The Bladder Mechanism

anatomical picture of the bladder and related musculature

The bladder mechanism consists of the voluntary filling and voiding of the urinary bladder which is controlled by a combined action of the Pelvic Floor muscles (support for the bladder), the Detrusor (muscle surrounding the bladder walls), and the Urethral sphincters (muscles on the Urethra that act as valves for the bladder to be emptied).

During bladder filling, the Detrusor, a smooth muscle, needs to be relaxed (compliant) while the sphincters and urethra need to be contracted. During filling, the Detrusor pressure remains nearly constant.

During voiding, the opposite effect is observed; the Detrusor contracts (its pressure increases) while the sphincters and urethra relax.

The bladder system is complex and our body utilizes a sophisticated feedback control system based on nerves and muscles that process afferent and efferent electrical signals to coordinate various sequences that control Micturition including:


AFFERENT impulses of the bladder wall originate from mechanoreceptors that respond to stretch and free nerve endings in the bladder mucosa that respond to pain and temperature. The impulses travel in the pelvic nerve sand relay on the interneurons in posterior gray horn of the spinal cord from where the secondary neuron travels through the spin thalamic tract to the Pontine micturition center PMC. Afferent impulses originating at the trigon and urethra relay to the cerebral cortex.


SOMATIC MOTOR innervation to the external urethral sphincter and pelvic floor muscles is provided by the ONUFs nucleus, which is located in the anterolateral horn of the sacral spinal cord (S2, S3, S4). The fibers travel through the Pudental nerve. The Parasympathetic and Sympathetic Nervous Systems work synergistically (opposite effects) as they control the bladder and urethra.


Neural pathways play a critical role in storage and voidance of the bladder. The Parietal lobes and Thalamus receive and coordinate Detrusor afferent stimuli, the Frontal lobes and Basal ganglia provide modulation with inhibitory signals, thus providing tonic inhibitory system in the brain that suppress Parasympathetic excitatory outflow to the bladder. Damage to central inhibitory pathways can unmask primitive voiding reflex and trigger bladder over reactivity.

Pontine micturition center (PMC) is located in gray area of the pons, and is the area of integration and control of afferent and efferent impulses from the urinary bladder. The Pontine continence center (PCC) is located in reticular formation of the pons. Its impulses provide a tonic excitation to the motor neurons of ONUF s nucleus, thus the pelvic floor muscles and striated urethral sphincter maintain a baseline tone.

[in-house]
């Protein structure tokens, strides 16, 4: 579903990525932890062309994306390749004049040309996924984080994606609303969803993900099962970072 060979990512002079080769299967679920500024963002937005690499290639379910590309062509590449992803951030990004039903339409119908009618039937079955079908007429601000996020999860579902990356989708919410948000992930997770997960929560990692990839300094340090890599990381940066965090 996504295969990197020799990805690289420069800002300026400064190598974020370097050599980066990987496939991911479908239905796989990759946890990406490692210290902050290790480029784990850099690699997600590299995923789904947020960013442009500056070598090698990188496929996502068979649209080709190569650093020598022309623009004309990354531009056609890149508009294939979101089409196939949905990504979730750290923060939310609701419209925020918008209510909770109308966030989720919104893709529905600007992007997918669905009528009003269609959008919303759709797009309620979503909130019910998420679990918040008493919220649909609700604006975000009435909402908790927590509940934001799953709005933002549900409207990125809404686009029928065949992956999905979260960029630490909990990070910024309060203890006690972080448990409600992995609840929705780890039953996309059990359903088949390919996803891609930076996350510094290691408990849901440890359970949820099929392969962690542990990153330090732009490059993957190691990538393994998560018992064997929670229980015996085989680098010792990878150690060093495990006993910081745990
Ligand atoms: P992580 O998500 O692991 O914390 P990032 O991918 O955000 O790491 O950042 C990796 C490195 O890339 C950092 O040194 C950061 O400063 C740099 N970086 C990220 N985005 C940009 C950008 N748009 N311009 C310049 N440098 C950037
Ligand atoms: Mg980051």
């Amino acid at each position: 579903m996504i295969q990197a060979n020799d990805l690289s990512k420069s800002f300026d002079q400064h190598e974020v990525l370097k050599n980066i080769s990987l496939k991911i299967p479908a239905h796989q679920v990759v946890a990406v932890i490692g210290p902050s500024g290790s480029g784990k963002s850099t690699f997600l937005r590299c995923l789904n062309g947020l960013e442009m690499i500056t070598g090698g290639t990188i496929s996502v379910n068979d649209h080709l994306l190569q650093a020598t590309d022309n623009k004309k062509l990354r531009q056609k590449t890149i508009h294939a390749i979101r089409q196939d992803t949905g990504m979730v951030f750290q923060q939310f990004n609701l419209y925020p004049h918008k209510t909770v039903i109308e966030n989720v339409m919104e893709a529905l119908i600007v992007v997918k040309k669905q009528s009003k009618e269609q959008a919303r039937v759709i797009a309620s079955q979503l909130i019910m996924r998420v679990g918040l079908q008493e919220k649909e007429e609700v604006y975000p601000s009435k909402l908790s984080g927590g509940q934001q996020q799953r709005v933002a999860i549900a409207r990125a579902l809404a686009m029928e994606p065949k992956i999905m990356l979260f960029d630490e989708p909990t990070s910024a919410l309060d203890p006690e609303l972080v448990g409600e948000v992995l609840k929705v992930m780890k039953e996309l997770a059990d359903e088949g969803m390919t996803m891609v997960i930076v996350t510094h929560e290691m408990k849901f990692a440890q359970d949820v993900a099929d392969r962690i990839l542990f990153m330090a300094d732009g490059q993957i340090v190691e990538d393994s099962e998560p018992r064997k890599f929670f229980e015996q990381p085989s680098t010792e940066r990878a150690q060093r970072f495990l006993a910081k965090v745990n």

When PMC is stimulated it activates sacral inhibitory interneurons, which in turn, inhibit motor neurons to the external urethral sphincter and pelvic floor muscles. Urethral pressure is thus decreased and pelvic floor muscles relaxed. By simultaneously stimulating Parasympathetic innervation of the detrusor, PMC causes increase in bladder pressure and allows micturition to take place.

What this means for bladder function

Filling and voiding involves anatomic and neurologic mechanisms described below. Alternations in any of these components may result in dysfunctional filling / voiding and /or urinary incontinence:


The Detrusor and bladder constitute an extremely compliant organ (IntraVesical pressure increases minimally during a bladder filling).

In response to afferent neurons excitation during advanced filling, the SNS inhibits Detrusor contractions by relaxing the smooth muscle through beta Adrenergic receptors. At the same time Sympathetic inhibition of Parasympathetic ganglionic transmission in the Pelvic Plexus and activation of the Urethral smooth muscles through Alfa adrenergic receptor take place facilitating the storage of urine.

Bladder stretch receptors communicate with PCC, which also increases SNS efferent activity, as well as activates ONUF s nucleus motor neurons to amplify tone of the striated muscles in the urethra and pelvic floor.


When the bladder capacity is reached, the bladder afferent nerve signals activate PMC which, in turn stimulates PNS efferent signals. This results in relaxation of external Urethral sphincters and decrease in Pelvic Floor muscles pressure during the contraction of the Detrusor (VOIDING).